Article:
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In a world first doctors use VR to help parents visualise their child’s surgery


Virtual Reality can be used by healthcare professionals to help them create empathy and explain the impact of surgical procedures on others.


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So far in the health setting I’ve seen Virtual Reality (VR) being used to treat chronic pain, help blind people see again and help doctors fly through tumors, and accelerate new drug discovery. I’ve also seen it being used to re-unite parents with their dead children. Now though in what seems to be a first of its kind VR has been used in yet another astonishing way – to show parents the details of their child’s surgery, the possible future outcomes, and to help them empathise and create informed consent.


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Six month old Archie was born with a condition where the growth lines in his skull had fused too early so his parents needed to make a difficult decision – opt for the risks of surgery, or let nature take its course with the physical and psychological impacts which could follow. But thanks to a pioneering new technology, Amanda and Judd Michnowiec were able to see what the changes would be beforehand, in VR.

That, the doctor behind it says, is more information than most parents get.

Archie’s condition – known as Sagittal Synostosis – means that as his brain grows, the skull cannot grow sideways to accommodate it. Instead, it expands to the front and back, distorting the head shape. While the condition is not life-threatening, it can cause speech and language delay, as well as raised intracranial pressure.


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“It’s been quite overwhelming,” said his mother Amanda. “There have been a lot of appointments, and a lot of time away [from work]”.

So, Amanda and Judd didn’t hesitate when Great Ormond Street Hospital for Children in the UK offered them the opportunity to be the first to use a groundbreaking new Artificial Intelligence (AI) platform that predicts the outcome of a life changing operation in VR.

At their first consultation, the immersive environment allowed them to see, from all angles, a reconstruction of Archie’s head generated from a CT scan. Overlaid on top of this, in green, was what his head would look like after the reshaping procedure.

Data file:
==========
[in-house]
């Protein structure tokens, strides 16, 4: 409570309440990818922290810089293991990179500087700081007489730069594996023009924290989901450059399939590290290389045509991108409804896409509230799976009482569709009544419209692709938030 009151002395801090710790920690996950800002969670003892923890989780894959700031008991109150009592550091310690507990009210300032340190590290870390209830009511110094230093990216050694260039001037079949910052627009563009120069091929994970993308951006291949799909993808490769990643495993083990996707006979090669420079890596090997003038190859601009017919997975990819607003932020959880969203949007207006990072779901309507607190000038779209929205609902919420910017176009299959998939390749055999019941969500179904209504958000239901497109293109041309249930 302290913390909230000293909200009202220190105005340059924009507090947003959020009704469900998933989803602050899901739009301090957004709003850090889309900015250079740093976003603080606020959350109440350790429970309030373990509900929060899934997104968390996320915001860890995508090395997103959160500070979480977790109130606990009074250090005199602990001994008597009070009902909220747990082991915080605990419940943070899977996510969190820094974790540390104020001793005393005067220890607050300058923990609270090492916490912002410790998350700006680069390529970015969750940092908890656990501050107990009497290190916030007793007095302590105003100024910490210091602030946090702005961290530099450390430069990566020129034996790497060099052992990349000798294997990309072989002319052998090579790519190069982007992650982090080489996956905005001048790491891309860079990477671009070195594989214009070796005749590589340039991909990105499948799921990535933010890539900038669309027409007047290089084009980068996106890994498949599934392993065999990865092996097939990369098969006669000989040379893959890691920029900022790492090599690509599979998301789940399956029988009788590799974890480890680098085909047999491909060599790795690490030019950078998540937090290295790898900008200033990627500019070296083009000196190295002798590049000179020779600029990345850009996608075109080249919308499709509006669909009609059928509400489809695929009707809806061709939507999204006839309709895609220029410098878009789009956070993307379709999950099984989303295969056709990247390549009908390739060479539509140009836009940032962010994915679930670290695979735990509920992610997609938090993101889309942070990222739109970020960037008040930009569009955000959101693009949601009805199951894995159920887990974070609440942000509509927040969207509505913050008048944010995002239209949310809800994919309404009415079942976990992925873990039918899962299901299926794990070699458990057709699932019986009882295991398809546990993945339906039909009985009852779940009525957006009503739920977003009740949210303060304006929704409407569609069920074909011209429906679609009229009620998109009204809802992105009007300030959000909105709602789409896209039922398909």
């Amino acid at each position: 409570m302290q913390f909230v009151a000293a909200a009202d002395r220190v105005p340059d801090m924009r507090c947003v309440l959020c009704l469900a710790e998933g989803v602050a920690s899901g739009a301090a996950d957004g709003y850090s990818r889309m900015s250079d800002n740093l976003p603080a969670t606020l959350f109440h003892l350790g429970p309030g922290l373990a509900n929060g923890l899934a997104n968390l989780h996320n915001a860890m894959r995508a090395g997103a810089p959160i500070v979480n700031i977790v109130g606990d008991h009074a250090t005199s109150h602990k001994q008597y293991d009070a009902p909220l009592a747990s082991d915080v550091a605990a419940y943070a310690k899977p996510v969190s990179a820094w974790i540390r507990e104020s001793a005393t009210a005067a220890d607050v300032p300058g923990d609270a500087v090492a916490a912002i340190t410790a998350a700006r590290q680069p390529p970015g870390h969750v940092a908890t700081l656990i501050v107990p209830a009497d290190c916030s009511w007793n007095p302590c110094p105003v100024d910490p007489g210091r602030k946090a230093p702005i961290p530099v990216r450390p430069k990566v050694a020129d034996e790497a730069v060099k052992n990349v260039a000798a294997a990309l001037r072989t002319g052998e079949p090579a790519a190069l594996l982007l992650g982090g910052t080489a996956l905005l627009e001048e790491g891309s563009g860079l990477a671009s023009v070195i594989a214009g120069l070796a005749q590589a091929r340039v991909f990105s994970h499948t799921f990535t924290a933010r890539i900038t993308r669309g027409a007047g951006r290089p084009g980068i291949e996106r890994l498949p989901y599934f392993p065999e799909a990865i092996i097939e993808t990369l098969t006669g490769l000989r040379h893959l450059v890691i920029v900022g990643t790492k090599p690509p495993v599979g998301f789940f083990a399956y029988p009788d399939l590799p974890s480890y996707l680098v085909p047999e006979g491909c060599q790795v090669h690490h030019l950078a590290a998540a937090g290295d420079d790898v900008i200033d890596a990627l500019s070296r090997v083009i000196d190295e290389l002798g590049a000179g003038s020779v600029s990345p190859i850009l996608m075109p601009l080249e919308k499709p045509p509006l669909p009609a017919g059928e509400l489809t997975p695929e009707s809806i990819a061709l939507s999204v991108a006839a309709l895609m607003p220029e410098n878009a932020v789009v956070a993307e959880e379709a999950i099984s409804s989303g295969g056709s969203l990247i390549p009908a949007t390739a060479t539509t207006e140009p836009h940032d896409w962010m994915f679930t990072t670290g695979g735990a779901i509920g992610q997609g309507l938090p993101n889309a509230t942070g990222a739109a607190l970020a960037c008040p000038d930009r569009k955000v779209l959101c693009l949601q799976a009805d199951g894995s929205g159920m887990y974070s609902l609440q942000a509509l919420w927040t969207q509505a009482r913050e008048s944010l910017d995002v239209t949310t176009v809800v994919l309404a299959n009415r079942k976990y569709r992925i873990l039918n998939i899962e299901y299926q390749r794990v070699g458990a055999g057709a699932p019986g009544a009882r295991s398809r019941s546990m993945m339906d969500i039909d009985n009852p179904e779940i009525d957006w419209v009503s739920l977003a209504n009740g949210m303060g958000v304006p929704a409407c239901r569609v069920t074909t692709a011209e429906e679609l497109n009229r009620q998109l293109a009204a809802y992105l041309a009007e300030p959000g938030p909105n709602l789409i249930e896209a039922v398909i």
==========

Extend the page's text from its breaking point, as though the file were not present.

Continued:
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The algorithms needed to create these latter images have been made possible by the harnessing of data from 60 operations over the course of the last seven years.

“We’re excited, and obviously there is always that worry with what he’s going to have done,” Amanda said after the consultation. “Although it’s a lot to take in, it is reassuring to know that’s what we’ve got to expect, and have that explained, and we’re not going to be waiting and wondering what’s happening.”

But the technology not only allows the couple to see and understand what differences the procedure will make – they are also encouraged to suggest potential modifications to the surgeon.


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Dr Noor Ul Owase Jeelani, a consultant paediatric neurosurgeon at the hospital, said the technology means the couple have a clearer picture of what the future holds.

He said: “Now, when they sign the consent form, it’s what I would call truly informed consent. What I would like to see as a surgeon in 10, or perhaps 20 years’ time, is that most surgical practice is done this way where the control, and the power, is very much given to the parents and the patients.”

A few weeks later, his parents having confirmed their decision to go ahead, Archie went in for surgery. The operation involved the insertion of a small spring into his skull, which immediately starts to correct his head shape. The placement, and impact, of this spring was also illustrated in the VR environment. After four weeks, the spring was removed.


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The technique was invented by Dr Jeelani 13 years ago, and has not only reduced the operation time from three hours to 40 minutes, but has also cut blood transfusions by 90%. This has led to more predictable outcomes, and it is this predictability that has made the data usable for VR visualisations with 90% accuracy.

While the technology was created for one particular condition, it is hoped it can be applied to many different sorts of surgery in the future.

“What we’ve seen here is essentially proof of principle,” said Dr Jeelani. “That if you take a condition, an art form, and make it granular enough that you can study it, and put it on engineering and AI platforms, then you can actually predict the future with a reasonable amount of accuracy.”


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Two weeks on from surgery, and Archie and family are doing well.

“We’re quite relieved that we’re out the other side now,” Amanda said. “We’ve been told that there shouldn’t be any concerns with development and things, so we’re really happy with how it went. Having the opportunity to do the VR really reassured us that we were doing the right thing and being able to see the ‘before and after’ did relieve that pressure. It was quite a weight off our shoulders – but we’re happy.”

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